As rain dances used to serve certain primitive tribes and scripture still serves true believers, the two-party system serves as the religion of the political class. Never mind that more than 50 percent of Americans may not share the civic religion, answering yes to pollsters when asked if they would prefer more than two choices (and that includes many regular voters as well as the bulk of habitual nonvoters). Nevertheless, every new party that has ever tried to establish itself has been treated by the political priesthood as a blasphemer–an evil force that inevitably contributes to the disastrous victory of the more detested of the two major candidates. Perot elected Clinton. Nader elects Bush.
The real culprit in the current election imbroglio is the two-party system itself and the state laws supporting it. These laws exist to discourage new parties. Florida has come in for special attention because of the current crisis, but Florida is typical among states. The beautiful irony is that the laws written to discourage third parties have proved to be a double-edged sword, cutting for the moment against those responsible for the existence of those laws.
Consider first how the laws work against all new parties. It is not Providence that takes an energetic social movement and crushes it as soon as it chooses to advance its goals through elections. It is the laws of the state here on earth that keep the party system on life support by preferring two parties above all others. The key example will be found in the laws of the states and Congress that mandate the single-member district system of representation plus the plurality or first-past-the-post method of election. Another historic example is provided by the “antifusion” laws in all but a half-dozen states, which prohibit joint nomination, whereby a third party seeks to nominate for its ticket the candidate already nominated by one of the major parties. Even the Supreme Court has approved such laws with the argument that having the same name in two places on the ballot would confuse the poor, defenseless voters.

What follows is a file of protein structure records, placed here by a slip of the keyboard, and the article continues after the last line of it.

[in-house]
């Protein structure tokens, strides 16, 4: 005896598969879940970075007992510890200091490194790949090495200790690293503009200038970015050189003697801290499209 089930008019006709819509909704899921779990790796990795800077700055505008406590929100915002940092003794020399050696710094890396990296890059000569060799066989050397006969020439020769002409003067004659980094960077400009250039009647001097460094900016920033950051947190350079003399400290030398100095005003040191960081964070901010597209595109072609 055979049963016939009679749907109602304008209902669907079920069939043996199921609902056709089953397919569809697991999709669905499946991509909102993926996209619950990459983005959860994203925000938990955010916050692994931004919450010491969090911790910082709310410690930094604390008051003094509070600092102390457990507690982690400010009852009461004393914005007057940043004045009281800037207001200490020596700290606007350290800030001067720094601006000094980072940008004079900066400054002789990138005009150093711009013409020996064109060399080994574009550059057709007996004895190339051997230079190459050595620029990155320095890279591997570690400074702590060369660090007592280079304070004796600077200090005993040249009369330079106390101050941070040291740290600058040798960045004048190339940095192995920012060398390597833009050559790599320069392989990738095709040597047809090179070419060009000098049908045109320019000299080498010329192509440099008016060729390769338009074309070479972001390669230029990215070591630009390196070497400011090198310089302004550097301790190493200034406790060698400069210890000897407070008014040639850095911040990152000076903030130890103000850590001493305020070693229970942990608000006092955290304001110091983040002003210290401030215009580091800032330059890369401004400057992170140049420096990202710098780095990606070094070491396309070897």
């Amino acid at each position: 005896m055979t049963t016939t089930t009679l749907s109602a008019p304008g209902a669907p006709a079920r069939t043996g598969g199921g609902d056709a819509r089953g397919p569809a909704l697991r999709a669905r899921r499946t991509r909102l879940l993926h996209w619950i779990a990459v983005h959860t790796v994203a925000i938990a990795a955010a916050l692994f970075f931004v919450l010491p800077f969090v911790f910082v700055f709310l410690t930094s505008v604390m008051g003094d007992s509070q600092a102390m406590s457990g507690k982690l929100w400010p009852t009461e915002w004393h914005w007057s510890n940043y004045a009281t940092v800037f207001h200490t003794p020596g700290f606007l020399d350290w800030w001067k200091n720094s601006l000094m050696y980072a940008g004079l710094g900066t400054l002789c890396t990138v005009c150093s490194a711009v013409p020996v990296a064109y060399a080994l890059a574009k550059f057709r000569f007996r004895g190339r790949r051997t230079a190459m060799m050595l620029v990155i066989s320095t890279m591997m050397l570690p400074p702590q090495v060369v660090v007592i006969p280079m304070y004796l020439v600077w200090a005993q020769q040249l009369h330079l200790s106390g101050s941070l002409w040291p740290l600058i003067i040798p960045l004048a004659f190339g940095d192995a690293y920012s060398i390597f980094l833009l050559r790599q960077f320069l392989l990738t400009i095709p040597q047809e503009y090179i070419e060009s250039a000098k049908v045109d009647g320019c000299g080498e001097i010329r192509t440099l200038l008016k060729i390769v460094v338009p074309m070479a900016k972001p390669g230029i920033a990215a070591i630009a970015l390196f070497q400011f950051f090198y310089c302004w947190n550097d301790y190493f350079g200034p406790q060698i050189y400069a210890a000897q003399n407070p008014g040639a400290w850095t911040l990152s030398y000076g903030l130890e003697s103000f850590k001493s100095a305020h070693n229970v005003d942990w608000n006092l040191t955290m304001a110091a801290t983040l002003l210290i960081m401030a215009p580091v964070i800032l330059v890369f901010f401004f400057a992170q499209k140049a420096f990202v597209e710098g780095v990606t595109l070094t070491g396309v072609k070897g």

Add to all this the new gerrymandering. Traditional gerrymandering was at least a genuine struggle between the majority parties to dilute the vote power of the other party by concentrating a maximum of their voters into a minimum of districts. The new method takes advantage of the Voting Rights Act by benign race-conscious gerrymandering in order to keep minorities within one of the major parties. In practice, blacks are guaranteed one or more additional Congressional or state legislature seats within the Democratic Party, while Republicans gain strength in districts from which the minority voters are evacuated.
Then there are the countless state laws that prescribe higher thresholds for the number of correct signatures required on third-party nominating petitions than for regulars on two-party ballots. Even the laws that apply equally to all parties are discriminatory, because they are written in such detail that ballot access for third-party candidates requires expensive legal assistance just to get through the morass of procedures. That mind-numbing detail is doubly discriminatory because the implementation of these laws thrusts tremendous discretion into the hands of the registrars, commissioners and election boards, all staffed by political careeristas of the two major parties, whose bipartisan presence is supposed to provide “neutrality with finality”–but it is common knowledge that they can agree with each other to manipulate the laws for the purpose of discouraging the candidacies of smaller and newer parties.
The same principles help explain why less than 50 percent of the electorate turns out to vote. Most of the blame goes to the forbidding proceduralism of registration, enrollment and eligibility and the discretionary power of local and county officials in implementation. And don’t forget the gruesome timing of state election laws that restrict voting to one ordinary workday. The duopoly has a stake in low turnout. Virtually all expansion of the electorate (to include women, 18-year-olds, blacks) and the easing of restrictions on registration (judicial enforcement of the “motor voter” law) have been imposed on the state two-party systems from the outside by national social movements and federal courts.